The Wedge is the BEST I’ve seen so far. LOTS of living room space, which is what I look for because most of the time I’m going to want to get comfortable without going to bed to do it. The kitchen is adequate and the bathroom is perfect. Would love to have the Wedge.

  • Mary McReynolds
    July 26, 2016, 1:43 pm

    Great volume in a small space. Love this!

  • July 26, 2016, 3:04 pm

    Lovely tiny house and I think 400 sq. ft. is the perfect size for us. And I’ve got the furniture with storage for it at Tight Space Furniture dot com – if you like it share us on FB and check out our blog. Thanks, Amy

  • Rob the Potter
    July 26, 2016, 3:30 pm

    Very nice design and detailing…one of my favorites so far…really like the ceiling…really like the large windows…much more style than some of these that resemble giant lunch pails…

  • Sarah
    July 26, 2016, 4:25 pm

    I just love this!! To me it looks like a good marriage between rustic (which is my taste) and maybe a little more contemporary. I think it’s terrific.

  • Maria
    July 27, 2016, 8:35 am

    The pictures of this house are not the same as the floor plan they show. I like the floor plan they show better.

  • Carrie Chisholm
    July 27, 2016, 11:36 am


  • Phil
    July 28, 2016, 1:17 pm

    Looks like the roof isn’t insulated. How well does that work? Or is it hidden somehow?

  • Michael
    November 12, 2017, 1:01 pm

    This is ridiculous what price they want for 400 sq ft and the people on here saying it’s relative to how much money you make well you are part of the problem with the economy. People started getting into tiny houses because they did not make a lot of money. They could not afford the over priced homes in their area and renting is just as expensive. They wanted to not be house poor and live a good life without high bills. All these rich people buying tiny houses cause it is a trendy thing to do at such high prices all you are doing is driving up the market. So thank you very much for making it hard for the rest of us and making something that was created for lower class people unaffordable for us.

    • Michael L
      November 17, 2017, 3:20 pm

      Who said the tiny house movement is for poor people? There are home featured here for every budget.

  • Sheila Plourde
    November 18, 2018, 5:56 pm

    This is beautiful. Perfect. Maybe bigger kitchen. I would be happy with this. 🙂 fireplace for sure. Is cold here today. Could use that fireplace. lol

    • Alex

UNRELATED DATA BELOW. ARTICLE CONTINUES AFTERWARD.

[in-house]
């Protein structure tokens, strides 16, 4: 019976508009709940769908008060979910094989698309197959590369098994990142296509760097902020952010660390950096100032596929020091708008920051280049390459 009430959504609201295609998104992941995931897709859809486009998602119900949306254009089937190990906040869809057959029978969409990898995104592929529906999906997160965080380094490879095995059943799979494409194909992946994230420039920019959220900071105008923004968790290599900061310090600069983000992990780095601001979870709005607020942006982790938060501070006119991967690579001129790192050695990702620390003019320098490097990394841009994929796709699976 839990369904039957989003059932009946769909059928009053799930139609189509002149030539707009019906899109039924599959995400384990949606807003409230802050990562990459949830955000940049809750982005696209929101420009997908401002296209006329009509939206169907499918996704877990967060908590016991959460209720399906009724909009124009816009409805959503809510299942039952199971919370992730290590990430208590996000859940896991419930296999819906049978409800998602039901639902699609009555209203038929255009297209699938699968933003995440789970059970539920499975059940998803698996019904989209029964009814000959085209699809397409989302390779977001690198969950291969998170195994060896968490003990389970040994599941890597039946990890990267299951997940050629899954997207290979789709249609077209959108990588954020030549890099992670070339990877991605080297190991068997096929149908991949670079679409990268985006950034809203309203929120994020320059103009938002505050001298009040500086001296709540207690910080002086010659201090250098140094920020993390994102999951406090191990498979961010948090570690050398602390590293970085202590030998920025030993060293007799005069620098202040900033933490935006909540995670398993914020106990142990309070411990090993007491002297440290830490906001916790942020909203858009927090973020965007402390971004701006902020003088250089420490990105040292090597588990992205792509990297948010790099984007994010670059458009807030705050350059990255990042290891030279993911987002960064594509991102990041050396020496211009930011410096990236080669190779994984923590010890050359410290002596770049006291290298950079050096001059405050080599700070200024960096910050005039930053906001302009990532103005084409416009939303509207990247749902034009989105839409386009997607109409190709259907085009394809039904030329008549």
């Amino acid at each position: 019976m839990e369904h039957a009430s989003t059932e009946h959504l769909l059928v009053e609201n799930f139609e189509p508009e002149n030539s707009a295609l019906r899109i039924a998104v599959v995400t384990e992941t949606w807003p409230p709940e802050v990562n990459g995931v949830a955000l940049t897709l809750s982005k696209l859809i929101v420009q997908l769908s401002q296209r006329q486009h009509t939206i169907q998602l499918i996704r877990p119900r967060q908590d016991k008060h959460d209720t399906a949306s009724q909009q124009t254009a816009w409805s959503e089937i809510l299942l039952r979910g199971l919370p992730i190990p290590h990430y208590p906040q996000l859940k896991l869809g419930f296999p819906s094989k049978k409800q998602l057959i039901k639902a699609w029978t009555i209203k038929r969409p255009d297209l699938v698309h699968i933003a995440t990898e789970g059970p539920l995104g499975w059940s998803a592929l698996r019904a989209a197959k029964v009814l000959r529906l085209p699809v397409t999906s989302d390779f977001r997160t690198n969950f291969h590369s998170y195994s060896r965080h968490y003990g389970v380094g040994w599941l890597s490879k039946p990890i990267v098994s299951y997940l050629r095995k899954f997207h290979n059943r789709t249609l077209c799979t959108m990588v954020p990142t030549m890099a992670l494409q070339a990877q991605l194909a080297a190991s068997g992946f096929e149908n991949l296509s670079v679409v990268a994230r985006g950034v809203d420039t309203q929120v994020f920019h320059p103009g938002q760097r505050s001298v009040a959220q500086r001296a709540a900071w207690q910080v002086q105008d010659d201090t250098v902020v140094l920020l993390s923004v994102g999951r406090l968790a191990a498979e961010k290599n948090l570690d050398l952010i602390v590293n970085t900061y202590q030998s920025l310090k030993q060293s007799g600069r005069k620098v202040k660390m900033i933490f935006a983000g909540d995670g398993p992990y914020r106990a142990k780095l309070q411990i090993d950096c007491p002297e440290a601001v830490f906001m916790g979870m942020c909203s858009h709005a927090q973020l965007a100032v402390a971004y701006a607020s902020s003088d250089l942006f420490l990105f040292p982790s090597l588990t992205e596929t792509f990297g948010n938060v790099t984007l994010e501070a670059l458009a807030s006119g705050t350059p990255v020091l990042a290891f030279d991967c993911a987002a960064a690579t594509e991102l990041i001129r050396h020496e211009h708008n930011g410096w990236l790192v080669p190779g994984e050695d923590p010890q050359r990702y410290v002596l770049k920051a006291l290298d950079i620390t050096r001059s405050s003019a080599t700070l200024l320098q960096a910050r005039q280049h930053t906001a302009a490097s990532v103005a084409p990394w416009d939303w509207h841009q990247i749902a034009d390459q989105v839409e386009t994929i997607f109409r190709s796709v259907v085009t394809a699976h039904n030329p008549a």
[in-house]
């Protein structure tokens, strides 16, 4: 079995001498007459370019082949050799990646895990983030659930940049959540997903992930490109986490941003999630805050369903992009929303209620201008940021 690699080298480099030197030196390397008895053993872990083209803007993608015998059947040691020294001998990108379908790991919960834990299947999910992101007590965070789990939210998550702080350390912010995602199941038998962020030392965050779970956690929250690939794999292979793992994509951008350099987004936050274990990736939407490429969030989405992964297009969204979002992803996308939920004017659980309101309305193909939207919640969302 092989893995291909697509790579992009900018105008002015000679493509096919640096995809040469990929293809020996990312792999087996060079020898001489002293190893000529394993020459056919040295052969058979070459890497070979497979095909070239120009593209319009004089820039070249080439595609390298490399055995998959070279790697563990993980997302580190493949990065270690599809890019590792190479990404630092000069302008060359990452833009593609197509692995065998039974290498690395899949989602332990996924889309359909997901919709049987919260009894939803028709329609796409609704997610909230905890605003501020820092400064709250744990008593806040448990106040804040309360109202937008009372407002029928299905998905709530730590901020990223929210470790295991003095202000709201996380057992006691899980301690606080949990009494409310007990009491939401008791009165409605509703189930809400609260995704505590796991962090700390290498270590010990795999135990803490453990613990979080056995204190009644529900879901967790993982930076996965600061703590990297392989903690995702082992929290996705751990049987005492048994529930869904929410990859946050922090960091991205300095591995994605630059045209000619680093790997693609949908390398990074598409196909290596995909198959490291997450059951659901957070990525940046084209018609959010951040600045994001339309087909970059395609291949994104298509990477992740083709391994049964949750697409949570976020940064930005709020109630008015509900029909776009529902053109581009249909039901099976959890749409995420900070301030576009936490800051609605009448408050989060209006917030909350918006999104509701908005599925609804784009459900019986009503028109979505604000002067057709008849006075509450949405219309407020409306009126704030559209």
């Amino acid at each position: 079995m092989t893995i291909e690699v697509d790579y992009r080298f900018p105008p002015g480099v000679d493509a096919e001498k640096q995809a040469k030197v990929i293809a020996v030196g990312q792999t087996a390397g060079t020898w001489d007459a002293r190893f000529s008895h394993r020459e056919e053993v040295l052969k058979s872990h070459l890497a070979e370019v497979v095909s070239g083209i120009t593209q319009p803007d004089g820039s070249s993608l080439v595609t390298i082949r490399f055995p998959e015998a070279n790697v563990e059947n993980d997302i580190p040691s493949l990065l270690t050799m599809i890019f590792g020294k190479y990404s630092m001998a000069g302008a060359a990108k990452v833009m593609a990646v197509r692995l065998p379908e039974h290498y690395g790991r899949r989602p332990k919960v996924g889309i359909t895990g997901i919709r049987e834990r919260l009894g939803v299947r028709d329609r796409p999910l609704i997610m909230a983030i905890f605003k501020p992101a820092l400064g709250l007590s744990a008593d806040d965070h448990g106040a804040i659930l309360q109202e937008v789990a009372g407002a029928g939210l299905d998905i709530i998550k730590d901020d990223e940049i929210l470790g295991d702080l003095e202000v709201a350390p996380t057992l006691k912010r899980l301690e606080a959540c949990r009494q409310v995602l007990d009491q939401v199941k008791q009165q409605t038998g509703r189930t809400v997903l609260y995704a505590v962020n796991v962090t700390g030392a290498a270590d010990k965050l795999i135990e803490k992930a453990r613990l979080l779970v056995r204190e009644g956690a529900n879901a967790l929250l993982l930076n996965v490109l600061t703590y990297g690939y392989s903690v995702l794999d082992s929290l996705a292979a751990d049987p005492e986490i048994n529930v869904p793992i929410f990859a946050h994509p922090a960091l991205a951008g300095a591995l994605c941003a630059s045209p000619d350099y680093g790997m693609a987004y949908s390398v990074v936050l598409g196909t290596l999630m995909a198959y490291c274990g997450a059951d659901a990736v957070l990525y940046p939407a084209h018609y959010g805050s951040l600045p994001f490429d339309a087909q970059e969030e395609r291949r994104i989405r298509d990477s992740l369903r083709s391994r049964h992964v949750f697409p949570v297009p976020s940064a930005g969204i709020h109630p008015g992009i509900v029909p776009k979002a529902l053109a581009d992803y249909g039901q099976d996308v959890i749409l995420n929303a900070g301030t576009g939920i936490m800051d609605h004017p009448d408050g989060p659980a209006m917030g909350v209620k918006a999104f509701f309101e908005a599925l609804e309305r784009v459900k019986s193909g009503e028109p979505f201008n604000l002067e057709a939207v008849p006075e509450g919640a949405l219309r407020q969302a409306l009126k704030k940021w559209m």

November 19, 2018, 9:08 am

      Hope you stay warm!

  • September 12, 2019, 6:50 pm

    A bit about the kitchen as two are represented here. If you have done your downsizing and realized a Keto Diet works best for you with your will power, you will realize that you might not NEED a 16′ X 20′ kitchen with every gadget known to man. A commitment to small footprint is a life change period. Accept it and look within the system, see if you can envision aspects of style that can be reduced to your needs and desires. Keep in mind that you’re only paying for 400 sqft and most of the time not even the land it’s going to roost on. You don’t have the expense of 24′ of Granite Counter or 1850 sqft of Brazilian Cherry flooring. It works when the majority of the US is going to be like the millennials and not desirous of a fixed fortification. Forget bigger is better and remember Better is Better…IMHO…

  • Steve G
    September 12, 2019, 11:28 pm

    Alex, you picked another excellent tiny home to bring to your readers. Thanks for publishing creative and well houghtout homes like this one that so many of us can imagine actually making our home. I love the way the porch roof is supported, very efficiently and nicely done. In fact, I just may steal the concept for the remodel I am getting ready to do on my Colorado mountain home as I cannot stand the idea of erecting another trussed-pediment porch sitting on faux-stone or 6×6 columns. Hmmm, wonder if these wonderful craftspeople would sell me just a porch roof and the braces…. (not kidding, cannot be much more than contractors where I live and it would be perfect!)

  • Steve G
    September 13, 2019, 12:06 am

    Alex, you picked another excellent tiny home to bring to your readers. Thanks for publishing creative and well thought-out homes like this one that so many of us can imagine actually making our home. I love the way the porch roof is supported, very efficiently and nicely done. In fact, I just may steal the concept for the remodel I am getting ready to do on my Colorado mountain home as I cannot stand the idea of erecting another trussed-pediment porch sitting on faux-stone or 6×6 columns. Hmmm, wonder if these wonderful craftspeople would sell me just a porch roof and the braces…. (not kidding, cannot be much more than contractors where I live and it would be perfect!)

  • Gloria Vincent
    September 15, 2019, 9:22 pm

    Love this, Alex! You show the best little homes! I haven’t visited in a while, but you are THE BEST! Kudos to you for Tiny Homes! –gv xxoo